Imaging in Endodontics

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© Springer Nature Switzerland AG 2021

K. Orhan (ed.)Ultrasonography in Dentomaxillofacial Diagnosticsdoi.org/10.1007/978-3-030-62179-7_16

16. Ultrasonography Imaging in Endodontics

Kaan Orhan1   and Hakan Eren1
(1)

Faculty of Dentistry, Department of Dentomaxillofacial Radiology, Ankara University, Ankara, Turkey
 
Keywords

Acute apical periodontitisUltrasonographyInflammatory lesions

16.1 Introduction

Etiology of the dental infections can be broadly classified into mechanical including trauma, fractures, bruxism, and thermal changes; chemical including various acidic substances; and bacterial including caries, microleakage or periodontal infections [1]. Although the periapical region is an area where lesions are commonly seen, most of these lesions are of inflammatory origin [2]. Dental pulp consists of vascular connective tissue and various factors like physical, chemical, or bacterial factors can affect it resulting in the onset of the inflammatory process leading to apical lesions.

Periapical radiographs together with clinical examination as a gold standard are often sufficient without the need for CBCT imaging in the diagnosis, treatment, and follow-up of inflammatory lesions [35]. Inflammatory process not only describes periapical bone loss but also consists of all the dynamic host responses to the infection, and conventional radiographs are not able to provide information about these variables [6, 7]. Thus, there is a need for an extra imaging modality in the diagnosis, treatment, and follow-up stages to monitorize the content of the lesion, tissue architecture, vascularity, and mineralization.

Ultrasonography (USG) is a real-time, noninvasive, and nonionizing imaging method that is able to collect information about content, vascularity, and more by obtaining images of apical lesions as an assistive imaging procedure to conventional radiographs [8, 9]. Besides, in order for an inflammatory process to be imaged by ultrasonography, it must cause changes in periapical tissues or lead to buccal cortical resorption. Therefore, reversible or irreversible pulpitis can not be imaged by ultrasonography unless they cause any severe changes in periapical tissues, after which they become periapical infections. Eventually, USG has over 95% accuracy and very high sensitivity and specificity in diagnosing periapical lesions as compared to conventional and digital radiography [10].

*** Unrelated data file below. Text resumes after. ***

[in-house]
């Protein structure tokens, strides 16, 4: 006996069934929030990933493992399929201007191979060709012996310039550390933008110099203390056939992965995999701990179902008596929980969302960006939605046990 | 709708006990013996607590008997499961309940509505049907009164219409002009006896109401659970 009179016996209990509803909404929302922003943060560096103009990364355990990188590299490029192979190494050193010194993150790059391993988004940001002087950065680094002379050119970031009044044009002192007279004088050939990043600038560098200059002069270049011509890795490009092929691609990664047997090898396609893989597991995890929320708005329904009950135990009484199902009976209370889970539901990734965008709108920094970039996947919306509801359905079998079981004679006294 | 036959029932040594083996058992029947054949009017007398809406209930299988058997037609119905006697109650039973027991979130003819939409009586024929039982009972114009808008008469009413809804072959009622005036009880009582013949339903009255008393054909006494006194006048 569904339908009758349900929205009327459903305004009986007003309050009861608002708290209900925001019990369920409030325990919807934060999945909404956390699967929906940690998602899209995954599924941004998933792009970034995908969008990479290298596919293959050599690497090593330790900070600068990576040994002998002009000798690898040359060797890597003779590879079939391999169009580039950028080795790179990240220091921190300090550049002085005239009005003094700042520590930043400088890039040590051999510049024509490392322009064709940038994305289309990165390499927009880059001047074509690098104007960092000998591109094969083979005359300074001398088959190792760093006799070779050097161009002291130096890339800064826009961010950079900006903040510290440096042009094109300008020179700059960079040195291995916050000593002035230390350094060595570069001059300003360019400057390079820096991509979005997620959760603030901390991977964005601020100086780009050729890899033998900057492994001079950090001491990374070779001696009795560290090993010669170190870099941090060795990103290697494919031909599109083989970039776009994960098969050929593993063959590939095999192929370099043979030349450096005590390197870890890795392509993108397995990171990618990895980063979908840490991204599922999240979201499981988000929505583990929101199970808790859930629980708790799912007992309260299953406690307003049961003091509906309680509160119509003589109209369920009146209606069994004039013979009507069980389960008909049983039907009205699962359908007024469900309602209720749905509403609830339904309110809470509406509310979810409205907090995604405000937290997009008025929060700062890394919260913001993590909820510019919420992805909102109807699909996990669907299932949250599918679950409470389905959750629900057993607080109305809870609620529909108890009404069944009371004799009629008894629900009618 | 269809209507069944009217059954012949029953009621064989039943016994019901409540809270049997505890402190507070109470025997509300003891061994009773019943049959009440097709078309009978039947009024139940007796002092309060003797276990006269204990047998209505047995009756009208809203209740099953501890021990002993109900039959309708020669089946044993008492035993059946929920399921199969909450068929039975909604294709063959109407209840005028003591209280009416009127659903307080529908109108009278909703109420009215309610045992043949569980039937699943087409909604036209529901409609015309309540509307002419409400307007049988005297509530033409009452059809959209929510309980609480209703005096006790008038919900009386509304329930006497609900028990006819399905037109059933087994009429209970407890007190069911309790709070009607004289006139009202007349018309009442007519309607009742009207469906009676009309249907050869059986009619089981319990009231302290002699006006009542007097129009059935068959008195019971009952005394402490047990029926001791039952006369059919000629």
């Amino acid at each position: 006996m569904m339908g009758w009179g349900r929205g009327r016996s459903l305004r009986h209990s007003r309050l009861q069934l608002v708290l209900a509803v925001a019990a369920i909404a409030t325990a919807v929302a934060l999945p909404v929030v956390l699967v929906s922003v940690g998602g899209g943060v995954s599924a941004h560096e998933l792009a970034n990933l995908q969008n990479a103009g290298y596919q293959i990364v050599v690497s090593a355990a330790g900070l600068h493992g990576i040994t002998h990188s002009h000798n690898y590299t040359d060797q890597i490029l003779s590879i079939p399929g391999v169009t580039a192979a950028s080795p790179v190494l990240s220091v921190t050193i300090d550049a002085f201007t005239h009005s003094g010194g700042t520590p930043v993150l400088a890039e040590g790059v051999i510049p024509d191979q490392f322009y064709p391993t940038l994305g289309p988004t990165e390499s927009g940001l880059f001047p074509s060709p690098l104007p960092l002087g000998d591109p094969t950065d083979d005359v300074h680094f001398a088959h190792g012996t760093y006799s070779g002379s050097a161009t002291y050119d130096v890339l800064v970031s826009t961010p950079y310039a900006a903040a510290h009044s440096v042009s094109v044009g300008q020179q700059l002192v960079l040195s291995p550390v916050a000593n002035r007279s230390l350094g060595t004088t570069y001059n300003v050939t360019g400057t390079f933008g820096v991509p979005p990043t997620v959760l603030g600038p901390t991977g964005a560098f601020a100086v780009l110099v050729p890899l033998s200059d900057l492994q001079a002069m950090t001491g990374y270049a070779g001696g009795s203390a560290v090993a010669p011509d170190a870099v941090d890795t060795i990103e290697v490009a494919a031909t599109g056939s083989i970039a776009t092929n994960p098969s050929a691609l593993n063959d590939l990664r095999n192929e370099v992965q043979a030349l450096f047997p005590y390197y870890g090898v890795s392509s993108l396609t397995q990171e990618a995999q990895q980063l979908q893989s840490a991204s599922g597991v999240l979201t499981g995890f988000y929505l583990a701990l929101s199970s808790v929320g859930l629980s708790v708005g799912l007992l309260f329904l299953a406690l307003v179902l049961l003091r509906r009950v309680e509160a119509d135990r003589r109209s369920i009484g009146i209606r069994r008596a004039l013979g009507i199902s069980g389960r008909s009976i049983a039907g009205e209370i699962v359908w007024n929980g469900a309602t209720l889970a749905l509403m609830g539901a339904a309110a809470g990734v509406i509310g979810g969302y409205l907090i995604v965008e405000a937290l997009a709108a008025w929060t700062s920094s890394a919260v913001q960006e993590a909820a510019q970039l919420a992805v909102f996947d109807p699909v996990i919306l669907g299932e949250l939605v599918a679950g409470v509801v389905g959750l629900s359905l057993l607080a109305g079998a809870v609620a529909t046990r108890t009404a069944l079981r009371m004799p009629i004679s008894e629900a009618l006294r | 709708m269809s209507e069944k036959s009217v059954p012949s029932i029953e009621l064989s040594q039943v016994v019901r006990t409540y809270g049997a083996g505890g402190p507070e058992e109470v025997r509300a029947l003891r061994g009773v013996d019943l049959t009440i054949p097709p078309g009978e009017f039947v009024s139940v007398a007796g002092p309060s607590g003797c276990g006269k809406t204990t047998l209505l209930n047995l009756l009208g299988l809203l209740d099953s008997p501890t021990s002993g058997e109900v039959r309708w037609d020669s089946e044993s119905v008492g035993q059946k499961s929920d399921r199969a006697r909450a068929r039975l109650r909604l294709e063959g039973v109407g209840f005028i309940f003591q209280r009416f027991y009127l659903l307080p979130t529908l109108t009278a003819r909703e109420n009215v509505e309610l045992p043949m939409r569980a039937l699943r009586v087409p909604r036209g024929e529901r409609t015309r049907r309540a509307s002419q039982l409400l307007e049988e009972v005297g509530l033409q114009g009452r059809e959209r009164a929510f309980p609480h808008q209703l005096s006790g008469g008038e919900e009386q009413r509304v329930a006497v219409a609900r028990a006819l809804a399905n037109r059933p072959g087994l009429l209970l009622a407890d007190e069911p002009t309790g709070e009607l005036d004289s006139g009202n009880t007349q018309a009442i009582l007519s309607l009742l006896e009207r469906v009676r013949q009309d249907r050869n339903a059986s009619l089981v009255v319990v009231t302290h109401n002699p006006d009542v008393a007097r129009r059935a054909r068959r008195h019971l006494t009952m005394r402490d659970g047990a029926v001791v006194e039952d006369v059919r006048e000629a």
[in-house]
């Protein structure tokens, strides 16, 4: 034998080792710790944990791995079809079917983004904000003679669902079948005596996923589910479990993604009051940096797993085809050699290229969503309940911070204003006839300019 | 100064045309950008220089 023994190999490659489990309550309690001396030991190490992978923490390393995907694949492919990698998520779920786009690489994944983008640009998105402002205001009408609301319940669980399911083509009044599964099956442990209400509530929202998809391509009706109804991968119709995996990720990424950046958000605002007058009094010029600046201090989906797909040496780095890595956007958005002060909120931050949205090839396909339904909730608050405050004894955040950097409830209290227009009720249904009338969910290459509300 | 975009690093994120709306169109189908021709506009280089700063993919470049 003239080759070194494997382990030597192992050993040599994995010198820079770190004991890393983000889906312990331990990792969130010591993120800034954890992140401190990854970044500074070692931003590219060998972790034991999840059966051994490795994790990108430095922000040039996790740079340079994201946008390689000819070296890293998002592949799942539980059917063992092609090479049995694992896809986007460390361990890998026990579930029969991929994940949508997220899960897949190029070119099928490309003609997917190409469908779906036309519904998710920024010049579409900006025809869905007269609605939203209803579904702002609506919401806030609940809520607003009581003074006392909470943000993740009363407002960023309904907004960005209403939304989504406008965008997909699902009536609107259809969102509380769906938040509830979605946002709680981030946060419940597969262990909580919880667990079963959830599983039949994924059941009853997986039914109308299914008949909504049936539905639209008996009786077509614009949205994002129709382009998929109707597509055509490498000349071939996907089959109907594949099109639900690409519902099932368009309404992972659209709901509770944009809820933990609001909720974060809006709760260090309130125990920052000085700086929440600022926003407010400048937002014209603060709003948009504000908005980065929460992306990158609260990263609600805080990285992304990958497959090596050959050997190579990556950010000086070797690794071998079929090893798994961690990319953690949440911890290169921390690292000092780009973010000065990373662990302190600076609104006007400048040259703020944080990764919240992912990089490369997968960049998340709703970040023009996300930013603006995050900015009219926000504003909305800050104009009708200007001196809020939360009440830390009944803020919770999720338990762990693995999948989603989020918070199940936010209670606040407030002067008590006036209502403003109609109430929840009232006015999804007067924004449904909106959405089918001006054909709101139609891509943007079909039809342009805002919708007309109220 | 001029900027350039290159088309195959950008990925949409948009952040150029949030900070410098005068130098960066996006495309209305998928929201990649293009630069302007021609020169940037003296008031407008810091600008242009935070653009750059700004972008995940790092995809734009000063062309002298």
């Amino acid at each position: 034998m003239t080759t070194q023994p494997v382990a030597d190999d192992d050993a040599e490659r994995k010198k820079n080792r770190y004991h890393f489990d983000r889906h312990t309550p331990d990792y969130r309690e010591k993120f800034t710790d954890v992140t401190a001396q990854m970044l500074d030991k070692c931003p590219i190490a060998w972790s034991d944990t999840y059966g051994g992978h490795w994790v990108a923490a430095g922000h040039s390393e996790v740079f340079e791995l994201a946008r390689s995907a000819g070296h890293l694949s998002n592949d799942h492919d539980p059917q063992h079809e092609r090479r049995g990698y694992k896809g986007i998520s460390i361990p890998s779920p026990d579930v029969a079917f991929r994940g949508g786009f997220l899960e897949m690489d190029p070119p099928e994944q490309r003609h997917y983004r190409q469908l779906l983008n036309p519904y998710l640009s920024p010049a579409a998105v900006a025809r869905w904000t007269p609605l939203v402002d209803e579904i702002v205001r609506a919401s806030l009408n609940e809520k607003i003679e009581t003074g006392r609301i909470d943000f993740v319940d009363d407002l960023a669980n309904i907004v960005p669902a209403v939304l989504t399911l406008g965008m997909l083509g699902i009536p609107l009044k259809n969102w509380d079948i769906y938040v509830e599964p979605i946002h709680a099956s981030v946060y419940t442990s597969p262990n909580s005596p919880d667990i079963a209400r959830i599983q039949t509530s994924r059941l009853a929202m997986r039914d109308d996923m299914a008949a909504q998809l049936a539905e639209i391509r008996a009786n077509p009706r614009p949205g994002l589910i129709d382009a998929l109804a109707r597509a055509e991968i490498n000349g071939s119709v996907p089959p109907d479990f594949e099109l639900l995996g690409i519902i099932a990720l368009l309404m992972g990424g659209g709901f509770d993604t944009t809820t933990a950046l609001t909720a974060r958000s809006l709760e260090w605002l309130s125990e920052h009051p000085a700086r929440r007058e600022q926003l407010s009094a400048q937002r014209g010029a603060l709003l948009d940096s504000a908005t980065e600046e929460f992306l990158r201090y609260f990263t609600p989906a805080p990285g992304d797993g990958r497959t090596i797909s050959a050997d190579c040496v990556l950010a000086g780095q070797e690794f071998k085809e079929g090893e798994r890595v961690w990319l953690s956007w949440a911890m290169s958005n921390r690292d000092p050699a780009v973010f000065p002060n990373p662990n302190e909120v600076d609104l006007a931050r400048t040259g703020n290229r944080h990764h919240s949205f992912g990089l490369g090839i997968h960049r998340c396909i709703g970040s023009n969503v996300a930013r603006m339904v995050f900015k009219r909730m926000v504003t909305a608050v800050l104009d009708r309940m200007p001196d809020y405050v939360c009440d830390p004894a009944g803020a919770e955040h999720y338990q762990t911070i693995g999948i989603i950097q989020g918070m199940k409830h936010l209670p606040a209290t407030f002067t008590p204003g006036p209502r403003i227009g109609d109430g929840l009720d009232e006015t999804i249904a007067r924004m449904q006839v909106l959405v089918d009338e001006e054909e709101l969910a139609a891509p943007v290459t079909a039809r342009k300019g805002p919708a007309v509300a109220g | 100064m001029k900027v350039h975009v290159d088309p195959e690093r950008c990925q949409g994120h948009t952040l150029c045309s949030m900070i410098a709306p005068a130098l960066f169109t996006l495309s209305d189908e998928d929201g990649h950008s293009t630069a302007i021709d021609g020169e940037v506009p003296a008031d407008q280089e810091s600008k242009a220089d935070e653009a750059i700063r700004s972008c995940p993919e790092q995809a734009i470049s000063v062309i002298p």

Periapical lesions are classified into six main groups:

  • Normal periapical tissues,

  • Symptomatic (acute) apical periodontitis,

  • Asymptomatic (chronic) apical periodontitis,

  • Condensing osteitis,

  • Acute apical abscess,

  • Chronic apical abscess.

Lesions associated with significant symptoms, such as pain or swelling, are referred to as acute or symptomatic, whereas those with mild or no symptoms are identified as chronic or asymptomatic [11].

Condensing osteitis is usually asymptomatic variation of apical infection, and is characterized by an increase of bone trabeculation related with persistent irritant factor. Therefore, if there is no secondary infection in soft tissue, it cannot be visualized by USG.

16.2 Acute Apical Periodontitis

Acute apical periodontitis is a painful inflammation of periodontium arising from trauma, irritation, or pulpal infection. It is an acute condition that occurs when inflammation spreads rapidly to the periradicular region for the first time. It is generally located around the apex of the root. Normally buccal cortical resorption is not expected, but periosteal reaction can be seen. Thus, changes in periapical tissues can be displayed in USG examination if cortical resorption occurs or periosteal reaction develops. Also, increased blood supply can be seen around the related region (Figs. 16.1, 16.2, and 16.3).

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Fig. 16.1

Periapical radiograph of acute (Symptomatic) apical periodontitis detected in periapical region of tooth #33 related with inappropriate dental restoration. There is a slight resorption medially in lamina dura

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Fig. 16.2

USG images of the same patient in transversal position. Buccal cortical resorption can be clearly seen (white arrow) as an anechoic interruption of hyperechoic buccal cortex in periapical region of tooth #33, also periosteal reaction (white ring) can be noticed as uncertain bordered hypoechoic dome-like appearance in the related buccal area with a slightly increased blood supply distally

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Aug 7, 2022 | Posted by in Oral and Maxillofacial Radiology | Comments Off on Imaging in Endodontics
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